Thinking about going to Europe for your next vacation? You may want to consider moving there instead. Permanently. Might we suggest Austria?
The Center for Economic and Policy Research recently published a new report titled “No-Vacation Nation Revisited,” a follow-up to its first report on the subject of vacation time in the U.S. as compared to other developed nations published in 2007. The findings? The U.S. is the single most anti-vacation nation out of all the richest and developed countries in the world (rounding out the bottom three were Japan and Canada, which both still did better than the U.S. but only legally required employers to provide 10 days of paid vacation time), being the only one to not legally mandate paid vacation time for all its employees. What’s more is that apparently absolutely nothing has changed in the six years since the first report came out. The United States of America is just as stingy as ever when it comes to doling out paid leave.
Better in Europe
The U.S.’s woeful no-pay-for-vacay policy stands in stark contrast to the more progressive (and presumably more relaxed) countries in Europe, where the European Union mandates its member nations to provide workers with a minimum of 20 paid days off in a year. While it’s true that vacation time is not mandated by law, a little over three quarters of U.S. workers, 77%, are offered paid time off through their companies. But if you’re like 23% of workers in the U.S., you get no paid time off at all. The average employee in the U.S. receives 10 paid days of vacation time per year and six paid holidays. Still, this combined number lags far behind European nations such as the UK, which mandates 28 paid days off, Spain, with 30 paid days and 12 holidays, Scandinavian nations Norway, Denmark, Sweden and Finland, which require 25 paid vacation days, France, with 30 days off and one holiday, Germany, with 20-24 vacation days and up to 13 holidays and Greece, with four weeks and six holidays. The most generous country was Austria, which rewards its employees with 22 paid vacation days and 13 paid holidays.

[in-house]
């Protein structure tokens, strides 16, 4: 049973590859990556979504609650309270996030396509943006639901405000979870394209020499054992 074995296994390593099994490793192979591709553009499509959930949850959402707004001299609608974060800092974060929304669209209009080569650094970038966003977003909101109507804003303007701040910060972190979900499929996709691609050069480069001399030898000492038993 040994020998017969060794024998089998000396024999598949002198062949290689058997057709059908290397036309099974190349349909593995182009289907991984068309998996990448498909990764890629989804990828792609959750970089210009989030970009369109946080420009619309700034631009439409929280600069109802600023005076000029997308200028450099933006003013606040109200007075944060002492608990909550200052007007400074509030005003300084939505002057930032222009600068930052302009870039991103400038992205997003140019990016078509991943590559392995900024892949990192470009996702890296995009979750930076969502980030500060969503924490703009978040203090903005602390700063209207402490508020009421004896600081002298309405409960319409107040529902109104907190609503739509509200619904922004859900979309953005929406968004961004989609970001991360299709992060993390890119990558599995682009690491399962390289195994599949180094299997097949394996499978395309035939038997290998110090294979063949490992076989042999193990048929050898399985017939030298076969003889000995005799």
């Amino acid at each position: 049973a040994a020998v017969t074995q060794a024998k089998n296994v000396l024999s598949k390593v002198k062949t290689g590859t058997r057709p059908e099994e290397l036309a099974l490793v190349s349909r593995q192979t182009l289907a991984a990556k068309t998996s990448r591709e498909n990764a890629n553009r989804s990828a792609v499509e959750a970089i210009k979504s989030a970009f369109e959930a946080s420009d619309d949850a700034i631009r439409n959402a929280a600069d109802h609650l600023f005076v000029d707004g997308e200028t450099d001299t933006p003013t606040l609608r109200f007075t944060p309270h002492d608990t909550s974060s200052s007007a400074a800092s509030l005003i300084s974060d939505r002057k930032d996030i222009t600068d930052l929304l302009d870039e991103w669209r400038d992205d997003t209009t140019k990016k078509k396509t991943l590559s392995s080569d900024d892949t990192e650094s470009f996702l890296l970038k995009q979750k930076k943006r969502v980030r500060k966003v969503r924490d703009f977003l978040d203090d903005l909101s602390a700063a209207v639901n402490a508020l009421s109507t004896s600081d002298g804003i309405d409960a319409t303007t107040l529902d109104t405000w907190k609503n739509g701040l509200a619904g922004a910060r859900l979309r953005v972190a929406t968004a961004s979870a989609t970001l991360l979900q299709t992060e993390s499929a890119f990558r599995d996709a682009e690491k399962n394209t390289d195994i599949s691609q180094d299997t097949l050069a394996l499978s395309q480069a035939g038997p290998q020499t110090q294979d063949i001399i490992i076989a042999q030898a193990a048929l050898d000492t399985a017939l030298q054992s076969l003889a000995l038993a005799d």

And the cherry on top? Workers in Austria, Greece, Belgium, Sweden and Denmark get paid to go on vacation. Seriously. In addition to yearly salaries, companies in Austria even provide “13th month pay” to help defray expenses of a month’s worth of vacation, while Belgium and Denmark also provide vacation bonuses.
Making matters worse in the U.S. is the widening of the gap that occurs between lower-wage and higher-paid workers not just in pay but in paid time off. Less than half of part-time employees, 40%, receive paid vacation and 35% receive paid holidays. About half of the lowest-earning bottom quarter of workers receive paid vacation, while 90% of the top quarter of higher-earners do, meaning those who are most in need of paid time off don’t receive it.
Use it or Lose it
It’s not just employers who limit vacation time their workers can use. Due to anxieties over a shaky economy and thin job market, heavy workload before and after a vacation and fears of employer disapproval, many employees themselves choose to limit their own time and don’t take full advantage of the days they have accrued, leaving some of their days unused. Those who do go on vacation find themselves hard-pressed to relax, often spending their vacation with a piña colada in one hand and their work Blackberry in the other. This loss is the employer’s gain, with employees leaving $34.3 million worth of vacation time unused each year.
Paradox of Productivity
So why is the U.S. (with the exception of Democratic Florida Representative Alan Grayson, who has been working on getting a bill passed that would mandate that workers at employers with over 100 employees receive one week of yearly paid time off) so reluctant to increase vacation time? The paradox of productivity is that while “work more produce more” may seem like a good idea in theory, the reality is that workers get burned out. The more an employee works consistently without breaks, after a certain point his or her productivity will taper off. Allowing more days off—minus the stress of losing a paycheck—is actually more likely to boost productivity rather than hinder it.
The Importance of Vacations
Vacations are about more than being lazy. Adequate time off from work is essential to mental, emotional and physical well-being. The rejuvenating effects of leisure time can counteract the negative impact of prolonged anxiety and stress on the body and even cut the risk of heart attack by as much as 30% for men and 50% for women. Not to mention the value vacation time has in cultivating intangible experiences that are necessary to a well-rounded life, including spending quality time with family, traveling, nurturing hobbies, interests and identities outside of work and generally stopping to smell the roses.
Should the United States as a country slow down the rat race, loosen corporate reins on workers and relax its focus on the bottom line, or is the dogged focus on work helping us stay on top? What do you think, Vault readers?